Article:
3. By: Hubert BONIN (GREThA)
    Abstract: The research program about the history of investment banking assesses through this text the legacy transmitted by the merchant banks (Haute Banque) to the Paris banking market. It first delimited the foibles which hindered them in the last quarter of the 19th century, but précised how they succeeded in renewing themselves and in absorbing fresh forces of initiative and creativeness. It draws the strong lines of the strategic deployment of the private bankers, of their portfolio of banking skills and their aptitude to insert themselves in banking in the wake of “modern” banks or even to create one, the Banque de l’union parisienne (Bup) in 1904.
    Keywords: Bank, merchant banking; Paris banking market; banking strategy; portfolio of strategic activities; firms’ portfolio of skills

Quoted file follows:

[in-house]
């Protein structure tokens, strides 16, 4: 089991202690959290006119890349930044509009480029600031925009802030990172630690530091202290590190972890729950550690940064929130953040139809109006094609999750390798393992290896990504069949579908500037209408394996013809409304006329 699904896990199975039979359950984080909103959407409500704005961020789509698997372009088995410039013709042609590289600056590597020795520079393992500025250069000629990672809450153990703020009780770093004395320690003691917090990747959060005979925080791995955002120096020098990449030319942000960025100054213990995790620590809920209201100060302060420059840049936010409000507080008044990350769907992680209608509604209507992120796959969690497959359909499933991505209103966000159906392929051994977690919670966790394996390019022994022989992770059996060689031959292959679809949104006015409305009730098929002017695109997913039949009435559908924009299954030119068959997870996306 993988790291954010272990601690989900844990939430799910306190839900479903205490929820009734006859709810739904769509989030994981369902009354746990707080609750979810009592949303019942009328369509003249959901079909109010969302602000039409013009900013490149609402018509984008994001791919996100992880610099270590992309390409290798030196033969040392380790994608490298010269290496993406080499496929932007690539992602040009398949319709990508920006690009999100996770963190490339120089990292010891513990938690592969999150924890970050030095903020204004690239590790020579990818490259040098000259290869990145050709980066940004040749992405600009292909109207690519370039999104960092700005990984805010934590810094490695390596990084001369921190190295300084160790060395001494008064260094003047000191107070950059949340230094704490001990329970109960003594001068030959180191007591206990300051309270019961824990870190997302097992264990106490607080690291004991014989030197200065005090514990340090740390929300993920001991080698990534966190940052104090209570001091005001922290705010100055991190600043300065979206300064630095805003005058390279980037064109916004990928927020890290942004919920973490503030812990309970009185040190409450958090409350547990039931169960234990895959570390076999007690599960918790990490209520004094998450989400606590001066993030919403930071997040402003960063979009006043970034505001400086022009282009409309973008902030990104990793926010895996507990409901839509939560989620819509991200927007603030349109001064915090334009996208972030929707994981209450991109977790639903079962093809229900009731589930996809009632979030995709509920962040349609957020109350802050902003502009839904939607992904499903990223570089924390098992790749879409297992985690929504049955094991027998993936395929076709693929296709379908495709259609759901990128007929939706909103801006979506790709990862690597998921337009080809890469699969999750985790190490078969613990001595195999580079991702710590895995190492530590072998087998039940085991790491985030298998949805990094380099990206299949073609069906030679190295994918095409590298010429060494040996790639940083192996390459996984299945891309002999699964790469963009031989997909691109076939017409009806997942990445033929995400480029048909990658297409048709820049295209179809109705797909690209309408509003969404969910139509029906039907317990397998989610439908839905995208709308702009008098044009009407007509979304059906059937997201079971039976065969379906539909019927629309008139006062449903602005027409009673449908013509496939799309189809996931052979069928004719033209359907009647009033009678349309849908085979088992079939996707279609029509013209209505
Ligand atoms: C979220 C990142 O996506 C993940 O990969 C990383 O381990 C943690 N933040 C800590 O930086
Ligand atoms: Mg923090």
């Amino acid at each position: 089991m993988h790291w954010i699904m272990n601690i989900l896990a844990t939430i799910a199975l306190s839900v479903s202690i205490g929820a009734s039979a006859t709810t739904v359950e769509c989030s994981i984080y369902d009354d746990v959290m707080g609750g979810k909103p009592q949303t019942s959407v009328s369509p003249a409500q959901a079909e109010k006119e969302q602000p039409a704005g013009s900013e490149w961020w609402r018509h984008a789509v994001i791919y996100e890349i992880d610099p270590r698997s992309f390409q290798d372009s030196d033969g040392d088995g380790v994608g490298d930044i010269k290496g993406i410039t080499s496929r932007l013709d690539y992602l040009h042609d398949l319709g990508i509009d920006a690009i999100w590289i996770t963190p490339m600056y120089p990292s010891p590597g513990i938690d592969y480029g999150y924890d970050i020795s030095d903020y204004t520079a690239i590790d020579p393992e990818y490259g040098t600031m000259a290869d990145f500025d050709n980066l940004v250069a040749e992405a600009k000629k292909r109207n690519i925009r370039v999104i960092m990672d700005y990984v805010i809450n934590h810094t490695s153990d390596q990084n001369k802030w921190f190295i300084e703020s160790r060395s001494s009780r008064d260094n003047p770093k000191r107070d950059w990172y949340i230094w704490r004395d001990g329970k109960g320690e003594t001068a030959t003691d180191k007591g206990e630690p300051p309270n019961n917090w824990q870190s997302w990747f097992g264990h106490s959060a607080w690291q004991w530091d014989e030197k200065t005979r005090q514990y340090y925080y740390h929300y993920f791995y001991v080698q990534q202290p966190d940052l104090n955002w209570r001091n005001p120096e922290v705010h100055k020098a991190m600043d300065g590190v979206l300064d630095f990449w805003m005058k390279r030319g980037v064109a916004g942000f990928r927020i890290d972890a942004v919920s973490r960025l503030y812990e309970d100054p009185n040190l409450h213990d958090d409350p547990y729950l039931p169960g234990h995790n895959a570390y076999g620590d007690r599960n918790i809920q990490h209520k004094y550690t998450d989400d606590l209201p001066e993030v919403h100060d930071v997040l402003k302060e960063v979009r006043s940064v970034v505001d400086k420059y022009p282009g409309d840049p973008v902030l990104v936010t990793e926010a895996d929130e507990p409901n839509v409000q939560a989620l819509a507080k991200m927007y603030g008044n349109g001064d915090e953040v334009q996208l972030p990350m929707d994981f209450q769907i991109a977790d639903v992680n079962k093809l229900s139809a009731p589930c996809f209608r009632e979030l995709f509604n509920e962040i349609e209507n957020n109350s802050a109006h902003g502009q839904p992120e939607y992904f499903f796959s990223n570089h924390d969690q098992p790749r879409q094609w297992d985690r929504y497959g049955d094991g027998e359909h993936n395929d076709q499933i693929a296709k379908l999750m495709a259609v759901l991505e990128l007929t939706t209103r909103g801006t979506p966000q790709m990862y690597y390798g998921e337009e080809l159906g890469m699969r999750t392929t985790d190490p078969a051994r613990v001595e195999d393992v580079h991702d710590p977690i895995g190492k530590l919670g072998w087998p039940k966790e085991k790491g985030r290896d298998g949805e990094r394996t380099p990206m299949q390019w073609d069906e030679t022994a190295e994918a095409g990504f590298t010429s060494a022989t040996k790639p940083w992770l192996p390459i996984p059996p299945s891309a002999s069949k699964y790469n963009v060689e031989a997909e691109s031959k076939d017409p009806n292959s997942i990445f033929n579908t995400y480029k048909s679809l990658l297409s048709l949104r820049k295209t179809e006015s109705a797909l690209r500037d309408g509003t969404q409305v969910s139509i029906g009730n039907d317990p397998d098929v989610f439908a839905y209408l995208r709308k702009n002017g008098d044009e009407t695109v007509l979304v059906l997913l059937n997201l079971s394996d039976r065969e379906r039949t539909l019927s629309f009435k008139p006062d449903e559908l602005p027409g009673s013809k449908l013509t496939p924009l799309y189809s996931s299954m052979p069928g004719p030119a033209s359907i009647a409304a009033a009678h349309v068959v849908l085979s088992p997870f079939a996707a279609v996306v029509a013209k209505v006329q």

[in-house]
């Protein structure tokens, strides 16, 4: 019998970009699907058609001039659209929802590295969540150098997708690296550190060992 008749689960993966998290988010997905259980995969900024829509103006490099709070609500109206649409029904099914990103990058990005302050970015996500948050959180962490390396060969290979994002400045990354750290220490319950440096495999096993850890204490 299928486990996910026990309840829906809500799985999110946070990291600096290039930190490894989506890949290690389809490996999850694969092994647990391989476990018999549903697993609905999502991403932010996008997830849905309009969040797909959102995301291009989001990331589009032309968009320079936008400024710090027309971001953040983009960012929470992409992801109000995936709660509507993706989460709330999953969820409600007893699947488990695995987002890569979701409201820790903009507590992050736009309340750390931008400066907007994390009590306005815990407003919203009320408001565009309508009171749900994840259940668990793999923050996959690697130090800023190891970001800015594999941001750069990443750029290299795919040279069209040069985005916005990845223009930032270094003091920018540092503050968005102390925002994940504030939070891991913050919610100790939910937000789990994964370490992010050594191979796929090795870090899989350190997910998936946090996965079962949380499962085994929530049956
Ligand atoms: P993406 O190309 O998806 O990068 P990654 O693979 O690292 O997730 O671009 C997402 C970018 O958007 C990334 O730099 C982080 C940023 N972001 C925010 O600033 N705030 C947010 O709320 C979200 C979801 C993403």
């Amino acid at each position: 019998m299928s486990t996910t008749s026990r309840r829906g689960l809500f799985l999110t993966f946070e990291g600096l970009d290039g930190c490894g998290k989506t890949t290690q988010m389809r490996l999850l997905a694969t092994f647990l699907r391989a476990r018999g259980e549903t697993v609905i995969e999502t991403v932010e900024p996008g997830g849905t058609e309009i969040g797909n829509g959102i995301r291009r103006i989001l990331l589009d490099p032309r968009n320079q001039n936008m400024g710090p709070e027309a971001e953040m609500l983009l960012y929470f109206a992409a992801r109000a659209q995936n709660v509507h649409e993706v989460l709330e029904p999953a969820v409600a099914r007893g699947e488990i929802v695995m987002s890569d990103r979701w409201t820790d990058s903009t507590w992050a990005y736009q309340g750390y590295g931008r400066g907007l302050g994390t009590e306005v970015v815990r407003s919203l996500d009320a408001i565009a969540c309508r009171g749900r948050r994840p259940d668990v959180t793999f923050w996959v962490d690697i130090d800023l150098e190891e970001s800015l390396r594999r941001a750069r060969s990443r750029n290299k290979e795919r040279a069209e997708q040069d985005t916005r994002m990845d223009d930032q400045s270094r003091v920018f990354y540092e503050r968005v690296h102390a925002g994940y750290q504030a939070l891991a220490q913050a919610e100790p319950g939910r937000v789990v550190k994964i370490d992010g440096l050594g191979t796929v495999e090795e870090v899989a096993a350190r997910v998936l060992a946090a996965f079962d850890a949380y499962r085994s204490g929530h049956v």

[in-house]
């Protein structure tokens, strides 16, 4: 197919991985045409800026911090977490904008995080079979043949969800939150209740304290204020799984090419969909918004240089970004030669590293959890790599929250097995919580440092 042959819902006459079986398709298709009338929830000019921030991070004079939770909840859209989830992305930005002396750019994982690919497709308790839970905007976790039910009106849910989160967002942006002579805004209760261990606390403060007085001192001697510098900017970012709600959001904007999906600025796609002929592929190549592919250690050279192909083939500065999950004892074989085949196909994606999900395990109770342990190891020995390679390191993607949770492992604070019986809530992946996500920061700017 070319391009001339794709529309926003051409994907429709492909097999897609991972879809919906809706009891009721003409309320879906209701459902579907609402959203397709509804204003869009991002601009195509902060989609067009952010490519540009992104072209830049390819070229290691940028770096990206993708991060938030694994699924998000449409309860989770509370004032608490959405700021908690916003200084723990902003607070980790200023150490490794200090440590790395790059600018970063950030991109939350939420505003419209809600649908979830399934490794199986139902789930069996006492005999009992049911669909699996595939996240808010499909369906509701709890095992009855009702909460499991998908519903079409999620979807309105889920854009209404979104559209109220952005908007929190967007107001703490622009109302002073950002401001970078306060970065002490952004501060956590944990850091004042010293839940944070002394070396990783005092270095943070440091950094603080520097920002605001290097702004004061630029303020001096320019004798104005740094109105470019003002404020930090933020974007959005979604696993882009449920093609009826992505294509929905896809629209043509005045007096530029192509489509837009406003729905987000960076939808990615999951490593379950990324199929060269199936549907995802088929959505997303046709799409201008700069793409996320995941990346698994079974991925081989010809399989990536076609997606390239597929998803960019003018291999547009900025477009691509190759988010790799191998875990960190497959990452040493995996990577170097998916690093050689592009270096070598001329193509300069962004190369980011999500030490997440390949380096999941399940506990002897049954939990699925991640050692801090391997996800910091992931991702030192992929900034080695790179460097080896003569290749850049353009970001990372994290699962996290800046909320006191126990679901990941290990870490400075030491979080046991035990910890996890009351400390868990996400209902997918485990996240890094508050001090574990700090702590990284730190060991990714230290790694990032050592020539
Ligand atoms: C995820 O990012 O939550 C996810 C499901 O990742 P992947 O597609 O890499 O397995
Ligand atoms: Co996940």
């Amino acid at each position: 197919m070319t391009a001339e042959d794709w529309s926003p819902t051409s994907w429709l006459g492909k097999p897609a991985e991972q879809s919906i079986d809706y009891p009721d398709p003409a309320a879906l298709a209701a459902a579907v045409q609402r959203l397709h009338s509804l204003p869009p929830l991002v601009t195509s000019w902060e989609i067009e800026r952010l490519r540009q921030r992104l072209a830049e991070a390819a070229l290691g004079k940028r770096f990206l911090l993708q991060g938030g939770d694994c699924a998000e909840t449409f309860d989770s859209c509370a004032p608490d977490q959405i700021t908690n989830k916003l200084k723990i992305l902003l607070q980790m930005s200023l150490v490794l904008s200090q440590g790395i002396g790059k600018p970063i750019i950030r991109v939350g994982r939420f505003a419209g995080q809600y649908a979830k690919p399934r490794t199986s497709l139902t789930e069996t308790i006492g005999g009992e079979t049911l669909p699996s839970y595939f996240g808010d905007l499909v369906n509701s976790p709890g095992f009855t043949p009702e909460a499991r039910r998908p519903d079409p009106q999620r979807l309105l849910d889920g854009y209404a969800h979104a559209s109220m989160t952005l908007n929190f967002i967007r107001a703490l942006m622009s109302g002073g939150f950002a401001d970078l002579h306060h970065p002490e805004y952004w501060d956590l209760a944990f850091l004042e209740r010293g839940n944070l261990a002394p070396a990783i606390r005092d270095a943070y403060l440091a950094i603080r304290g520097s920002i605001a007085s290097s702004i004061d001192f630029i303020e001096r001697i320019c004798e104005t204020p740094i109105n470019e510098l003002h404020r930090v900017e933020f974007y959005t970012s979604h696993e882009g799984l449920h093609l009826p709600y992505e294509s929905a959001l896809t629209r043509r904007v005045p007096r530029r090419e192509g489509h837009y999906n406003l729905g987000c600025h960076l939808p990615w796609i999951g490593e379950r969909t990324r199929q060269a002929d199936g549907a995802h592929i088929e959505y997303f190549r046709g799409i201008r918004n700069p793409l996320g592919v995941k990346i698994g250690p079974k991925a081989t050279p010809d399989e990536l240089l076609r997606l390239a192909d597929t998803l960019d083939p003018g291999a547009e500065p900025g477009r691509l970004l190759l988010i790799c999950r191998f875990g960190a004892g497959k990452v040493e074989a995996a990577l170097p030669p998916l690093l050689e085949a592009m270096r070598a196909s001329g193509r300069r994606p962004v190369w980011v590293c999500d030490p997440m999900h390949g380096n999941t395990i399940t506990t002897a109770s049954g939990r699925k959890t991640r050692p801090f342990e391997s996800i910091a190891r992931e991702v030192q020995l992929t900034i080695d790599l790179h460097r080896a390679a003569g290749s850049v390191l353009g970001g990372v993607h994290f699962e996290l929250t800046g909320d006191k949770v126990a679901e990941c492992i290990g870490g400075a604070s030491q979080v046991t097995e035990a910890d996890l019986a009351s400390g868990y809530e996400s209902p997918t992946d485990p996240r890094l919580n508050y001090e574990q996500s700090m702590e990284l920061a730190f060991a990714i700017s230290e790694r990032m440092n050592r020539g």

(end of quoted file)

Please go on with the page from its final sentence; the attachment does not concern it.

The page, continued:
JEL: N23 N24 G21
    Date: 2007
  4. By: Charles W. Calomiris
    Abstract: Bank failures during banking crises, in theory, can result either from unwarranted depositor withdrawals during events characterized by contagion or panic, or as the result of fundamental bank insolvency. Various views of contagion are described and compared to historical evidence from banking crises, with special emphasis on the U.S. experience during and prior to the Great Depression. Panics or "contagion" played a small role in bank failure, during or before the Great Depression-era distress. Ironically, the government safety net, which was designed to forestall the (overestimated) risks of contagion, seems to have become the primary source of systemic instability in banking in the current era.
    JEL: E5 G2 N2
    Date: 2007–11
  5. By: Albert H. De Wet (First Rand Bank); Reneé Van Eyden (Department of Economics, University of Pretoria)